Aven cautioned, however, that private pension funds needed to be set up in the next few years or the average pension would end up amounting to 17 percent to 20 percent of the average salary. "Socially, this would be an extremely dangerous figure," Aven said. The figure now stands at 26 percent, while 30 percent is considered acceptable.

Rudloff called journalists "detractors" for critical coverage of Russia and described Putin as a "great" leader. "History will give him a well-deserved place," he said." I think it is clear that Russia does not need much more advice, it does not need lectures from anyone."

Rudloff chose not to dwell too long on his wish list of improvements but did say that it included "more industrial logic and not the logic of control and empire," self-criticism and an improved infrastructure.

Oleg Tinkov, chairman at Tinkoff Credit Systems, declared that Russia's consumer market was the best in the world. "Russian consumers continue to spend. Russians never save at all," he said. That attitude has allowed his new bank to distribute 120,000 credit cards since July, capturing an incredible 2 percent of the market in less than a year, he said.

Russia's boom has made it impossible to hire a financial director for ?150,000 a year, or about $300,000, Tinkov complained, asking whether any forum participants might want to move to Moscow.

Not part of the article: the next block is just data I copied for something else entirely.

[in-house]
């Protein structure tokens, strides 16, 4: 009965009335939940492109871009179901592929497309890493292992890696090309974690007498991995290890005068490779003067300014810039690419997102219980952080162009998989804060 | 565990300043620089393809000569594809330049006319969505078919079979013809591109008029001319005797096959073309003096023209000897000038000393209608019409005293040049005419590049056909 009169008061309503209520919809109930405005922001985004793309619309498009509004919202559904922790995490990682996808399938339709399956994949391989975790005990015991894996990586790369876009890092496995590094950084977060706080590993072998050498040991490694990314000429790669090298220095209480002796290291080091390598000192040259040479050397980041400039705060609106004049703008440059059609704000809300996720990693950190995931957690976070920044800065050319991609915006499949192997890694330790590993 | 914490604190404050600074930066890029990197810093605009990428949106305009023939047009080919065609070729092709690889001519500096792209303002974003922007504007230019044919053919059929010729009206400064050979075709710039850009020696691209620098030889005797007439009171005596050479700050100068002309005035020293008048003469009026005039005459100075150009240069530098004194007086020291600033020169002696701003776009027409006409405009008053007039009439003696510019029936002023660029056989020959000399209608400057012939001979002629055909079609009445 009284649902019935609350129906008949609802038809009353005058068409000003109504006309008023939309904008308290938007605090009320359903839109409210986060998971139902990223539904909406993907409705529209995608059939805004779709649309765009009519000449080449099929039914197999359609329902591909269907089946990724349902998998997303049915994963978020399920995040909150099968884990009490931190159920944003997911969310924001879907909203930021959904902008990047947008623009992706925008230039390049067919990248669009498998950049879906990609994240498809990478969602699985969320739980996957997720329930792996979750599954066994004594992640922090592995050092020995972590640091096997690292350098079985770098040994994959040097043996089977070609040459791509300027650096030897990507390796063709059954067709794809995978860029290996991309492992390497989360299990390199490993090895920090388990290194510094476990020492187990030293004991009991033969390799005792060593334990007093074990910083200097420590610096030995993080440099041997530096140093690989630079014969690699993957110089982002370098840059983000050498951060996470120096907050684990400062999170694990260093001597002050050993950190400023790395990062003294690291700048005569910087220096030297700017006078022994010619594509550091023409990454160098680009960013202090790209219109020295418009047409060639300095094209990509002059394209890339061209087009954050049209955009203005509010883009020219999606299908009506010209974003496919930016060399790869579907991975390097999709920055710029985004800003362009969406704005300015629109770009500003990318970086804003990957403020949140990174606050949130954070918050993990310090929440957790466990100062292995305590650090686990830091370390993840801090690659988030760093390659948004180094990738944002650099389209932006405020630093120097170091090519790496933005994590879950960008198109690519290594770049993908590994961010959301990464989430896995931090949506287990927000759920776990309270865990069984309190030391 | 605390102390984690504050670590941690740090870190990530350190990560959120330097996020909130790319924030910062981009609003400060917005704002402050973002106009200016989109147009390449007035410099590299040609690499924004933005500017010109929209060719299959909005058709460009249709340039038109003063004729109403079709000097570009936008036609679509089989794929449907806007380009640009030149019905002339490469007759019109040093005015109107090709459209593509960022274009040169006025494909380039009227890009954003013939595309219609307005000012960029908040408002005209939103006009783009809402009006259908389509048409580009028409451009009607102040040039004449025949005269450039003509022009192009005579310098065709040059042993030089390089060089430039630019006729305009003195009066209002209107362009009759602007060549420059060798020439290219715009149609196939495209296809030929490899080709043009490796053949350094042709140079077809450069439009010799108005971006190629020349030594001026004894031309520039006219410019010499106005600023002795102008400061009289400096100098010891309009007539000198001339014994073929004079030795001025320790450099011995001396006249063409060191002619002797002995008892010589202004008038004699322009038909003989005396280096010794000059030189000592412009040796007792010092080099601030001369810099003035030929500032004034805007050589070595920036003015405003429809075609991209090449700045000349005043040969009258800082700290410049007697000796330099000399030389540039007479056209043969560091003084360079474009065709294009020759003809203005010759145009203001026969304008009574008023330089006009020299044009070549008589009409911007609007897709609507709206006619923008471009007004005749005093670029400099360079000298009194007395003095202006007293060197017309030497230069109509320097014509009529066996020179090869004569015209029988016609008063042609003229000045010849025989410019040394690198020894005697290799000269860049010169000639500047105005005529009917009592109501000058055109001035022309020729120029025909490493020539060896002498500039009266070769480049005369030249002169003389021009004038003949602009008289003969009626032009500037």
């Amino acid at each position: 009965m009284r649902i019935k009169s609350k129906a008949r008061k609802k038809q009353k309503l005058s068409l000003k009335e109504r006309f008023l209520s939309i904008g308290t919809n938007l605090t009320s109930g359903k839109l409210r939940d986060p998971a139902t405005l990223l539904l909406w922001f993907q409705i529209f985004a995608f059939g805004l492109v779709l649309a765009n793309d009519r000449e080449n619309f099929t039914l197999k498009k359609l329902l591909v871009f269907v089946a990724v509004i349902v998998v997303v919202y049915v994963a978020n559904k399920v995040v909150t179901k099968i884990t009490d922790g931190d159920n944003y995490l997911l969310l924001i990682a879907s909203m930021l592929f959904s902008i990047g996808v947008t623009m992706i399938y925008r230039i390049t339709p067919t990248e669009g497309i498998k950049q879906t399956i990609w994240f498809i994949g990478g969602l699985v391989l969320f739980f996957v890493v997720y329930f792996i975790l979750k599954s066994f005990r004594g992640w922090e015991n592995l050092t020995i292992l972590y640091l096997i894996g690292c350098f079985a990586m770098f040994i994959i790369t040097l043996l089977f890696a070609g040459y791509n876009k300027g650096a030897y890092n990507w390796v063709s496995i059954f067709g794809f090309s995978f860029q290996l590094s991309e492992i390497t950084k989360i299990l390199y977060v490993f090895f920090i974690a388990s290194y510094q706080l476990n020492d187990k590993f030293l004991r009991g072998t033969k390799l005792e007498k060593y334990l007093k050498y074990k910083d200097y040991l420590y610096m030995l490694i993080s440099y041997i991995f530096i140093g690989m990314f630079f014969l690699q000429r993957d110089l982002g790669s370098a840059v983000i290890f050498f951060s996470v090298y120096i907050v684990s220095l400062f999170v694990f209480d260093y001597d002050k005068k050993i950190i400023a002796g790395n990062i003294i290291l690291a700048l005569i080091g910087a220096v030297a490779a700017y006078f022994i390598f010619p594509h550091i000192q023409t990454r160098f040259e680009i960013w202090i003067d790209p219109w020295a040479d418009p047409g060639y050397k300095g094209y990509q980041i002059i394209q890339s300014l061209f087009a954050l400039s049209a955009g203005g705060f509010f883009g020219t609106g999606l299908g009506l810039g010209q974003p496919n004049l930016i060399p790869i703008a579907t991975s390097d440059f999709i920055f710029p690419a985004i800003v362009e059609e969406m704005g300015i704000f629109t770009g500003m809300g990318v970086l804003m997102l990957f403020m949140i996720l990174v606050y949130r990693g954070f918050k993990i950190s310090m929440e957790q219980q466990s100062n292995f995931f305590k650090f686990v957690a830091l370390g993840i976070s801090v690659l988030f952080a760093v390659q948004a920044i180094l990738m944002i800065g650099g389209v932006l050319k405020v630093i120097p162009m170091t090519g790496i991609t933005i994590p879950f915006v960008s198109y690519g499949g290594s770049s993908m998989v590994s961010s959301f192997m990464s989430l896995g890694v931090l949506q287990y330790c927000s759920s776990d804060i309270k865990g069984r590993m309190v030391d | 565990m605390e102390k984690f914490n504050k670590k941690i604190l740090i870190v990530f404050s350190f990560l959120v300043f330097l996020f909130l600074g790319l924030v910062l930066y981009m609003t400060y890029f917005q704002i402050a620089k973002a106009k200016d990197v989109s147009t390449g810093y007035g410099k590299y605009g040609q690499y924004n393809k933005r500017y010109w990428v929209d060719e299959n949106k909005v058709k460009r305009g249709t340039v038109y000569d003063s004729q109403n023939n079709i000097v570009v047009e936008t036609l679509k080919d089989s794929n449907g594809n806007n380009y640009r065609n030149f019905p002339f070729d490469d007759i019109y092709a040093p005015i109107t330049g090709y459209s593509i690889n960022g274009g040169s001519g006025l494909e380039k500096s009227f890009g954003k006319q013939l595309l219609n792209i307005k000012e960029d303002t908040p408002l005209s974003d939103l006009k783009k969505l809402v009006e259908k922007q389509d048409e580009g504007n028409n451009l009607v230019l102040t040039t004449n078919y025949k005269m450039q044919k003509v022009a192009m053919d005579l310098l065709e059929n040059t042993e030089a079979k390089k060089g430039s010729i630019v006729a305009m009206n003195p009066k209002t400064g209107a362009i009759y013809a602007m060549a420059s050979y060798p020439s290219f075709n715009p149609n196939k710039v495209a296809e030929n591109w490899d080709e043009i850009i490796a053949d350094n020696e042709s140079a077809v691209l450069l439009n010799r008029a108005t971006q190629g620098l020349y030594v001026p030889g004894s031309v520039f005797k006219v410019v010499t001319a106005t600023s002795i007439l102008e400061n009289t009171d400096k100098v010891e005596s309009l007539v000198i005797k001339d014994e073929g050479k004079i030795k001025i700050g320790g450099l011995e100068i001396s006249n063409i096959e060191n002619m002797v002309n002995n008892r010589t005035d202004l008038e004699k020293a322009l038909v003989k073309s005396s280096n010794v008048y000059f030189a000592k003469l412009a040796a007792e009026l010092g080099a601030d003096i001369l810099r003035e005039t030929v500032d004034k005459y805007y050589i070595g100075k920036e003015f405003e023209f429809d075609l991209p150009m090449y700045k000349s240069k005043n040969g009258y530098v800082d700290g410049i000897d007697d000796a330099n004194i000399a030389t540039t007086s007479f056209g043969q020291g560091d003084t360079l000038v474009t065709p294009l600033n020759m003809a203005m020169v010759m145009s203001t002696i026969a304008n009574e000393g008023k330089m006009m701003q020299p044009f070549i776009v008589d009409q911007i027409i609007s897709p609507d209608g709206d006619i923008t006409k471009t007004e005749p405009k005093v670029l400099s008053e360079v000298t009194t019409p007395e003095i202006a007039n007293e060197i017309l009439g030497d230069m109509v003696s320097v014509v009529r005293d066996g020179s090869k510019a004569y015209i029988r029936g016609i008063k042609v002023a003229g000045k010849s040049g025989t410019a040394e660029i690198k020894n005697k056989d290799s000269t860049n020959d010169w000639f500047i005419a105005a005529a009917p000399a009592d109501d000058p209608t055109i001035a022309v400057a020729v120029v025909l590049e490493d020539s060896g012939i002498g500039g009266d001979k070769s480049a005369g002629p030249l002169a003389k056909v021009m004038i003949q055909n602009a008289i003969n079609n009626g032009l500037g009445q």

Alexander Shokhin, president of the Russian Union of Industrialists and Entrepreneurs, a big business lobby group, extolled predictability in Russian politics, saying that, if there was debate over the country's long-term course, it was not between Putin and President-elect Dmitry Medvedev but among businessmen. In comparison, the European Union has a hard time reaching decisions, and unpredictability is hanging over the U.S. presidential election, he said.

Simon Joseph, director of the forum, said the gathering this year was "a metaphor for what's happening between the West and Russia. You can interpret it any way," meaning some choose to focus on the bright side, while others see only the negative side.

Big Changes Under Putin
Budget surplus (% GDP)1.5%5.5%
Central Bank reserves$28 billion$476 billion
Net capital flows-$24.8 billion$81.2 billion
Foreign currency retail deposits (% total)32.5%13%
State foreign debt$128.6 billion$46.4 billion
(% GDP)51.2%3.6%
S&P ratingCCC-BBB+
Source: Alfa Bank

Participants praised the new format but noticed the empty seats. "What a difference," said John Bamford, owner of International Business Management and Computer Consultancy. "Usually, you can't get a seat 10 [minutes] after nine."

Bamford said he expected the forum to meet again next year. "It's acceptable to Putin," he said.

As the speakers took to the stage, many in the audience leafed through complimentary copies of the Financial Times and Vedomosti left on their seats. Former Central Bank chief Viktor Gerashchenko sat by himself in about the seventh row, chewing gum and inspecting the contents of the free satchels handed out to participants. After glancing through a splashy brochure for Russia Today television, he read carefully through the program for the event.

At the speakers' table at the front of the room, Alfa Bank's Aven seemed more interested in his black-rimmed glasses than in Shokhin at the lectern. Aven held his glasses up to the glaring lights several times, then polished them energetically with a large, blue handkerchief. Later, he noisily unfolded a newspaper and placed it on the table, bending over it intently.